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Gambit Weekly Wedded Bliss

By Dalt Wonk

MARCH 9, 1998:  As I was alone and not related to either of the families in this wedding, I found myself sitting at a table of strangers at the reception. Across from me sat a white-haired elderly gentleman -- quiet and dapper, with mischievous eyes. He was wearing a rather loud tie in an abstract pattern of blue swirls. Something in his manner seemed irresistible to young women, who stopped at frequent intervals to comment on the distinctive neckwear. To all inquiries, the gentleman answered, "Rush Limbaugh gave it to me."

This non sequitur, delivered in a polite deadpan, had just sped another confused young admirer on her way, when the woman to my left pointed to one of the Cavatella girls (or was she a Provalone?) who was sitting at a neighboring table in a tight, sequined, knee-length dress with her legs in a position that would have been appropriate if she were riding in a steeple chase and wearing jodhpurs.

"Yes, but look at that one!" rejoined the lady to my right, whose name was Olga and who was -- at the age of 79, I later learned -- the mayor pro tem of Abita Springs. She pointed to a young woman, not far from the brazen Miss Cavatella (or Provalone) sitting in a posture that was only slightly less provocative.

"And," added Olga, "she's not even getting paid for it!"

The point was, of course, that the first object of our amusement was an actress, the second a mere audience member like ourselves. But by this time, it was getting harder and harder to make the distinction.

This confusion of the boundaries of theater has been one of the obsessions of our century. There seems to be a feeling that the old, formal differentiation between the observer and the observed is not a sufficiently "modern" viewpoint. And so, in the realm of high art, there have been literary investigations of ambiguity like Pirandello's Six Characters in Search of an Author. Not to mention those confrontational assaults on the public favored famously by the living theater and its various clones.

Joey 'n' Mary's Irish-Italian Comedy Wedding, currently on view at Carlone's Dinner Theatre, is admittedly a cousin twice or thrice removed from the above-mentioned experiments. But although its method is broad and farcical, its disruption of normal theatrical conventions is, in many ways, more complete -- as the astute comment by the mayor pro tem revealed.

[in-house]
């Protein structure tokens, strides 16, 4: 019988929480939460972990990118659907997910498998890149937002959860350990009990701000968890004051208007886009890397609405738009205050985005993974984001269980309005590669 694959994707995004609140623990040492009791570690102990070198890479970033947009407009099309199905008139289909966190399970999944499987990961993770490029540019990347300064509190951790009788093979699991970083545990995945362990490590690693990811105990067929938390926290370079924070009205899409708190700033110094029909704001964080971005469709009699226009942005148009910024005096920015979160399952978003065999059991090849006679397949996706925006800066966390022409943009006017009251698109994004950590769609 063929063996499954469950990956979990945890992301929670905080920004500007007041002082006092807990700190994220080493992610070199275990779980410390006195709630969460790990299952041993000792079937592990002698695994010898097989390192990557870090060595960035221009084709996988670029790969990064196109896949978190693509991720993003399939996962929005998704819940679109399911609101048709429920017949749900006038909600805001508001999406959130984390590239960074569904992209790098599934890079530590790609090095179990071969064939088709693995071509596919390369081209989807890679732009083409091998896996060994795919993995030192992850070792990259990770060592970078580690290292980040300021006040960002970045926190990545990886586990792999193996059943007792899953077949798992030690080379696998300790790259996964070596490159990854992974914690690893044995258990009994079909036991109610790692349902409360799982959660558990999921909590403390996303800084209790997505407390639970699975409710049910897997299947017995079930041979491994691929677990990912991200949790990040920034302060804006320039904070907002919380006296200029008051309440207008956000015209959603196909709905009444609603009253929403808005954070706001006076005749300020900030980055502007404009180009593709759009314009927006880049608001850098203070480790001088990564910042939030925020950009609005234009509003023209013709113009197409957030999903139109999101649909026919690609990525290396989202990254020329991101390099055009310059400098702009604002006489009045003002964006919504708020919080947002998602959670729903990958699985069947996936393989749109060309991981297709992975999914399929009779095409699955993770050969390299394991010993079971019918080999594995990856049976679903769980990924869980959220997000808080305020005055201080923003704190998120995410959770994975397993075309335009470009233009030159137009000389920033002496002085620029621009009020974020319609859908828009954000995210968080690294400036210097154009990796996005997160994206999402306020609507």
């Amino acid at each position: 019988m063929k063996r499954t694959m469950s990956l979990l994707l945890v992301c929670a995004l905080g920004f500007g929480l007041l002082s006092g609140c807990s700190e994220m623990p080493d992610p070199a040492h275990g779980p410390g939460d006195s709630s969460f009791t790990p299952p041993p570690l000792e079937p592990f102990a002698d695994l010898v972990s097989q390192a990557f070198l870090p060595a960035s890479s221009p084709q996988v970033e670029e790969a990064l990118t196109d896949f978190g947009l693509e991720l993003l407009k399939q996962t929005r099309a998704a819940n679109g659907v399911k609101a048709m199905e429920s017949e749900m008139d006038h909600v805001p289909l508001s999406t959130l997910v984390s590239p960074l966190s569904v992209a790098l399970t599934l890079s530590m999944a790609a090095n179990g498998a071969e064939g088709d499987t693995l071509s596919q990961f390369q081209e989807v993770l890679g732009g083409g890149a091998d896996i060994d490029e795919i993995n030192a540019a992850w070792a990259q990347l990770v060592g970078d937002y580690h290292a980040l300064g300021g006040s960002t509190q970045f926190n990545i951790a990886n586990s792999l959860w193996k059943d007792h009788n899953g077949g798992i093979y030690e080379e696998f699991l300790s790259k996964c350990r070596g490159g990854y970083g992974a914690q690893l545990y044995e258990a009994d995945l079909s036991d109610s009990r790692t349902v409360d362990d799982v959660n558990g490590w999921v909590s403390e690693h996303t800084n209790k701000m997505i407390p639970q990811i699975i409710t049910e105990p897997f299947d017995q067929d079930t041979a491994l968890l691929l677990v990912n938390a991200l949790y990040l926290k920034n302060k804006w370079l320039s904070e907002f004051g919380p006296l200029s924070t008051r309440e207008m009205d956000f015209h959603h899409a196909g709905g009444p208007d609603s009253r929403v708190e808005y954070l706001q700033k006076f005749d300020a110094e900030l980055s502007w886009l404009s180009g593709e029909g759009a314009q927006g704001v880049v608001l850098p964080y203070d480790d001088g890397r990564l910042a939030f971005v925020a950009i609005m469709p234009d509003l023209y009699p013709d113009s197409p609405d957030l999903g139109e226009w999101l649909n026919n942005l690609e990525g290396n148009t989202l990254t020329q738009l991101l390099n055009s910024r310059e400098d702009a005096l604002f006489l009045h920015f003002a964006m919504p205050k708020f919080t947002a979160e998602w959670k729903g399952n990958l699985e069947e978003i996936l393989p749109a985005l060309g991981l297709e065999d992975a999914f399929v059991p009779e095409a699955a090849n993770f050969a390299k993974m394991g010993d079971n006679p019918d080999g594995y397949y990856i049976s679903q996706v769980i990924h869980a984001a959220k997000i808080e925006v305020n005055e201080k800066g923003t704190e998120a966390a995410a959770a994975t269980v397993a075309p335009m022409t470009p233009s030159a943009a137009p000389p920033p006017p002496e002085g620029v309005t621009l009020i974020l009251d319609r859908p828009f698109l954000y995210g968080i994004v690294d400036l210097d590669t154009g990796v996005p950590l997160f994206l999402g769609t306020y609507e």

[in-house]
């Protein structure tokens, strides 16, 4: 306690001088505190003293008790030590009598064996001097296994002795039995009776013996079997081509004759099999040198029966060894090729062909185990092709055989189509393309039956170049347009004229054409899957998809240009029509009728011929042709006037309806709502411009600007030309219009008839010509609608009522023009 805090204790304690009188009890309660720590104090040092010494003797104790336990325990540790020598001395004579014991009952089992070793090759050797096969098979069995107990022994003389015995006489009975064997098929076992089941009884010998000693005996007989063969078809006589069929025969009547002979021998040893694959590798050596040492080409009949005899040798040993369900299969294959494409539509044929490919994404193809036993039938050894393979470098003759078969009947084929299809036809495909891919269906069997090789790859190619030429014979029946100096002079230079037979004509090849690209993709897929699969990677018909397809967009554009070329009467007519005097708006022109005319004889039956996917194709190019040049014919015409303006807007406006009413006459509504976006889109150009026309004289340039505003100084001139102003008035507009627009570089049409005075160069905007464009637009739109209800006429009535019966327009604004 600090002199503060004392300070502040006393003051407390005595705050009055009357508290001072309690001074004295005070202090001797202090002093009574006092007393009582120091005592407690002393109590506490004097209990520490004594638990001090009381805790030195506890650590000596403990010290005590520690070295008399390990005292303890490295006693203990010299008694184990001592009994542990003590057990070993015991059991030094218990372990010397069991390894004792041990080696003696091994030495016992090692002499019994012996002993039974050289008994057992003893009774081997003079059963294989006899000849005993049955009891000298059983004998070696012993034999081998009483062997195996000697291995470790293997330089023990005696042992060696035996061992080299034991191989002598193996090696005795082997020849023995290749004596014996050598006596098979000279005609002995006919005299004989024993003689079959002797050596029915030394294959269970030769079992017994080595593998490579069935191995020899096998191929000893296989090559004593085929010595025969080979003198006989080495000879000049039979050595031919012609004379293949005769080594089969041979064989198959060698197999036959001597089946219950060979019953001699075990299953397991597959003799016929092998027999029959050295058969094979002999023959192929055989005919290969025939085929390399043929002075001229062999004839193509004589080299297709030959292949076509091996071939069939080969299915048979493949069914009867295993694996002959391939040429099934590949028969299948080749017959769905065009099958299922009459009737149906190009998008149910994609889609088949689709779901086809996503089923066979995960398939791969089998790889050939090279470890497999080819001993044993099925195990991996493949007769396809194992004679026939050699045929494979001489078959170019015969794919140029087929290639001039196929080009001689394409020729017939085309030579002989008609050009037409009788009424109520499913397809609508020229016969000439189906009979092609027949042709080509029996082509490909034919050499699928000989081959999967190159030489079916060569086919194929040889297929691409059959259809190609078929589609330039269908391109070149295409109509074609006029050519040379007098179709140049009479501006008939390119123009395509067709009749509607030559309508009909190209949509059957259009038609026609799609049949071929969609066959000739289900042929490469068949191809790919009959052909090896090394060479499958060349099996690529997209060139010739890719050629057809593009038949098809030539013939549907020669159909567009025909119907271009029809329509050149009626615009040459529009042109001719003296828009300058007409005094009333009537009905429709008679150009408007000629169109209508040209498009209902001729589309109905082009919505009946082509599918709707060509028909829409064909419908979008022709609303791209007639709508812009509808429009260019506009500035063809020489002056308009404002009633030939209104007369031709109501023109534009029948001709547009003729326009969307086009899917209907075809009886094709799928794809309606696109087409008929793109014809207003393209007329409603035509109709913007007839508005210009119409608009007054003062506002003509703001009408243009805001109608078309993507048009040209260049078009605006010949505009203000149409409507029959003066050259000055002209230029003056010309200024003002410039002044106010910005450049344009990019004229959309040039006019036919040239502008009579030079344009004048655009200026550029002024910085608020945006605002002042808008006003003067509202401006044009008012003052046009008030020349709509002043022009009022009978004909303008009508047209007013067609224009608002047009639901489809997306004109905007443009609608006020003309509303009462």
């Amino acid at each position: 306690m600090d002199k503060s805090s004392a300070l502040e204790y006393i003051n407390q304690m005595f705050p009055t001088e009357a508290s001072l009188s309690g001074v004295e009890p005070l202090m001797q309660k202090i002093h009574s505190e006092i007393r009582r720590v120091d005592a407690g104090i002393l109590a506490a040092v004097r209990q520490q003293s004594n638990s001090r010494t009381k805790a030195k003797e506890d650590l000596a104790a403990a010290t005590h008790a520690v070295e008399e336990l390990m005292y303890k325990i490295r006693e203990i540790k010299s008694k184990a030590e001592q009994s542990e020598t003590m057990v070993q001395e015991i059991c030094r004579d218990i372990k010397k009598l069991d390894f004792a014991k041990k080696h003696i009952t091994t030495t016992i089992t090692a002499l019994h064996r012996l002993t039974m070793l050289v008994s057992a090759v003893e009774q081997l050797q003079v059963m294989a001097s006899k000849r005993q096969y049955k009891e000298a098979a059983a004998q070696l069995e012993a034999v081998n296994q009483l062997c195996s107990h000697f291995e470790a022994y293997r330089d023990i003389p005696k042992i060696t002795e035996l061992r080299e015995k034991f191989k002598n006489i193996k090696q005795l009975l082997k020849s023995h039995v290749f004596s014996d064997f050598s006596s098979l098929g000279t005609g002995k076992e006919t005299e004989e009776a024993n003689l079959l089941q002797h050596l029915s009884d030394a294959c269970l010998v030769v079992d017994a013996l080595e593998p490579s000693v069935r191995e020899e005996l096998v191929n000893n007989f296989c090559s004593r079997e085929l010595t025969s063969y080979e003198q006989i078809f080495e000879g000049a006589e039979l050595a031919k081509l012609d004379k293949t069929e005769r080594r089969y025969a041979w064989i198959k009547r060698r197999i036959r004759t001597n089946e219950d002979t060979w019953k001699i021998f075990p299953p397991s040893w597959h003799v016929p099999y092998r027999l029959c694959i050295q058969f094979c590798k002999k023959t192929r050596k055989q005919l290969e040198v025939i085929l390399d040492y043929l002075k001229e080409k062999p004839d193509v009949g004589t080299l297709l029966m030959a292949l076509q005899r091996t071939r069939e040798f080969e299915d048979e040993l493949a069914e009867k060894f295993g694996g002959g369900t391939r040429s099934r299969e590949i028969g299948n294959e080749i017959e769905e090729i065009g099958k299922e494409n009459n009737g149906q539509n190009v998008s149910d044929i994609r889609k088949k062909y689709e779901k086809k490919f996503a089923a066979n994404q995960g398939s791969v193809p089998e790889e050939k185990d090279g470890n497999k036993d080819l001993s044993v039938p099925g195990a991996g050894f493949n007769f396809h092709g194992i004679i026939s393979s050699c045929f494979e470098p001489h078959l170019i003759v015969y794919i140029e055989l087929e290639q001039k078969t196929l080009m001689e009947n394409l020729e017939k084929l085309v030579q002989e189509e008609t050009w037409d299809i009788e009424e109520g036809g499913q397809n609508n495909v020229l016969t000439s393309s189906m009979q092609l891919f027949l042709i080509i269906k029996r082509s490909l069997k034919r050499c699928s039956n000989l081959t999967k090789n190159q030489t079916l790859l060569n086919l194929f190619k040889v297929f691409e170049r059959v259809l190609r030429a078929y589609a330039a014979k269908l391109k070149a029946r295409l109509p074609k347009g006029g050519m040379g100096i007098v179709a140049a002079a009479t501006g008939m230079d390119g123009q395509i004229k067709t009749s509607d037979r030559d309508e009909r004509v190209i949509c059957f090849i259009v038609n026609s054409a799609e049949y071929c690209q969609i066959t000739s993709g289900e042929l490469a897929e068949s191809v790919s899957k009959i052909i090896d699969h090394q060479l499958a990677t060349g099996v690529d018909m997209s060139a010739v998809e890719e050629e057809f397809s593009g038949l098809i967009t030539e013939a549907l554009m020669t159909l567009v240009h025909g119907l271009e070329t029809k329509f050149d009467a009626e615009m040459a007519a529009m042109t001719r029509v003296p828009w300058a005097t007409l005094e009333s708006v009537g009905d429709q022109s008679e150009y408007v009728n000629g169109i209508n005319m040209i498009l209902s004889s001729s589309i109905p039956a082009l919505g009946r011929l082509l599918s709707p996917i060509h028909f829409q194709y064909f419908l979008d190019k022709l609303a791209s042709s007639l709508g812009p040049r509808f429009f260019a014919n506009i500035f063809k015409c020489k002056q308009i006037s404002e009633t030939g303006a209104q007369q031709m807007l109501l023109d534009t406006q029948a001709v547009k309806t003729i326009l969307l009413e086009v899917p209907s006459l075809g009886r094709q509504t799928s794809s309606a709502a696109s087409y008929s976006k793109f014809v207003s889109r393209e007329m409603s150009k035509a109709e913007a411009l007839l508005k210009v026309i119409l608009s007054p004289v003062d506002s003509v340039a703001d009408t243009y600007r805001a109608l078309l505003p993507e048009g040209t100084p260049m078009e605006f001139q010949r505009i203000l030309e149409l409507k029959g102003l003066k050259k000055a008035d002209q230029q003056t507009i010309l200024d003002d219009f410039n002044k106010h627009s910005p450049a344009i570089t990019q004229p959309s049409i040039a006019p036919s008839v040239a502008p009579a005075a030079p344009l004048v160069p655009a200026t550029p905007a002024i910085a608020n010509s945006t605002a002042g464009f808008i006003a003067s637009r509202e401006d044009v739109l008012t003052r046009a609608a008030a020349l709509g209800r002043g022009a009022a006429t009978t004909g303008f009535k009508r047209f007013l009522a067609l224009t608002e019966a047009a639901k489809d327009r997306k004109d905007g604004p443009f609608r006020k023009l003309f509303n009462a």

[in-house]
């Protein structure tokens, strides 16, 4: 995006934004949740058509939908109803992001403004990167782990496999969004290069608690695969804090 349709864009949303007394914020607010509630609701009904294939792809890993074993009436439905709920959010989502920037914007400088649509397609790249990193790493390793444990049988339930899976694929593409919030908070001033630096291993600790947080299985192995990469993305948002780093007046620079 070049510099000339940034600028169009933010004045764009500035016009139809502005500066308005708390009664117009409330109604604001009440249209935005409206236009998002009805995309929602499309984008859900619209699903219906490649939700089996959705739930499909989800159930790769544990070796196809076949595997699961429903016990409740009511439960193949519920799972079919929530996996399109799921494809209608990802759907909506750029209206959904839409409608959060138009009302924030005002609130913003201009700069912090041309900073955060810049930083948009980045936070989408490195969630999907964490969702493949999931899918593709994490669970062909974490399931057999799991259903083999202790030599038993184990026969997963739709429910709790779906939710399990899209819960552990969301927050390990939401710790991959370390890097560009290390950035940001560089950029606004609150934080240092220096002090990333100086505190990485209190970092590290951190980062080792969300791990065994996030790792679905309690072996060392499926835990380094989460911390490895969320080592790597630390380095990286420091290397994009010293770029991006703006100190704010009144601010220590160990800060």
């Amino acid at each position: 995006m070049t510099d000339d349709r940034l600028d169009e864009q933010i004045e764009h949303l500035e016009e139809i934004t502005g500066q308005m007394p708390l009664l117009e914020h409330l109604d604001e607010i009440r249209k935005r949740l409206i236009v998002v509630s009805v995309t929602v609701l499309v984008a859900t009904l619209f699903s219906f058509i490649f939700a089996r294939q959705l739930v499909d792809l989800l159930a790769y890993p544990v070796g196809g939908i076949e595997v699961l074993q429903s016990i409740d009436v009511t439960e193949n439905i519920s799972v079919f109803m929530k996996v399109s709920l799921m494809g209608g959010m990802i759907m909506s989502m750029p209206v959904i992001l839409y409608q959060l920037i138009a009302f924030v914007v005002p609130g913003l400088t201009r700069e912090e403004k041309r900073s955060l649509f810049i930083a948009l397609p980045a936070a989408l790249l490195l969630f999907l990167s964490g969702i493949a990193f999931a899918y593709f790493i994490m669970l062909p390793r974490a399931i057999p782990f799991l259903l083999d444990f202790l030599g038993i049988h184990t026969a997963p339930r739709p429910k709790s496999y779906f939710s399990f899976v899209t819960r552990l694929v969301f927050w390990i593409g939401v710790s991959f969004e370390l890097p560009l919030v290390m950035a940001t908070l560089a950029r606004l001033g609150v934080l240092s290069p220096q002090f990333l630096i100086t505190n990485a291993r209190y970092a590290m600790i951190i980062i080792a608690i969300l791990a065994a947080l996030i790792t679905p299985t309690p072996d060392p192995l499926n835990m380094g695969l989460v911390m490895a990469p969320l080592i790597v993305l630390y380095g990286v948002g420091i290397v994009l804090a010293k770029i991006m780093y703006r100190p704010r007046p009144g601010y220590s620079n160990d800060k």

Curiously, the method by which Joe 'n' Mary's creates this ambiguous world compounded of art and life is by initially underlining the distinction. The characters are all "types" -- grotesque exaggerations of the familiar. In fact, they are deliberate cliches: the Mafioso don, the Sicilian grandma in her widow's weeds, the Irish politician. The costumes are outrageous and vivid -- meant to make the characters visible amid the wild confusion that is unleashed in every part of the hall.

What happens, however, is that this large cast of likable loonies creates a mood of abandon that gradually draws in the audience by a spiritual osmosis of silliness. Most of the audience, I have to say, was more predisposed to this very broad, "sing-a-long" type of entertainment than I was. But, as the evening went along (and after a few glasses of wine), my resistance melted away. It's a bit like setting out for a certain destination and running into a parade. At first, you're disgruntled -- but before you realize it, you've given in to the insanity and are having an unexpected good time.

The evening starts at the wedding ceremony itself. Joseph Anthony Cavatella (Dane Rhodes) is marrying Mary Catherine Mulligan (Mary Lee Gibbons). Father McPorter (Michael Sullivan) officiates while parents, siblings, cousins and friends strive ineptly to fulfill their various roles. The fun is generally not in the inventiveness of the script, but rather in the familiarity of the archetypes -- as in a contemporary version of commedia del arte. The inclusion of a hired male escort (a Protestant, no less!) for the bride's mother, however, is an offbeat touch.

But it is at the reception, which takes place in an adjoining room, that the production really picks up steam. Here, the characters take on lives of their own, and the boundaries between stage and life become, at times, hilariously confused.

The cast is large (24 characters), and the actors throw themselves into their roles with verve and impromptu gaiety. This is probably not going to be a big favorite with devotees of the late works of Samuel Beckett. But, judging by the audience on the night I saw it, Joey 'n' Mary's might be at Carlone's for an extended stay. .


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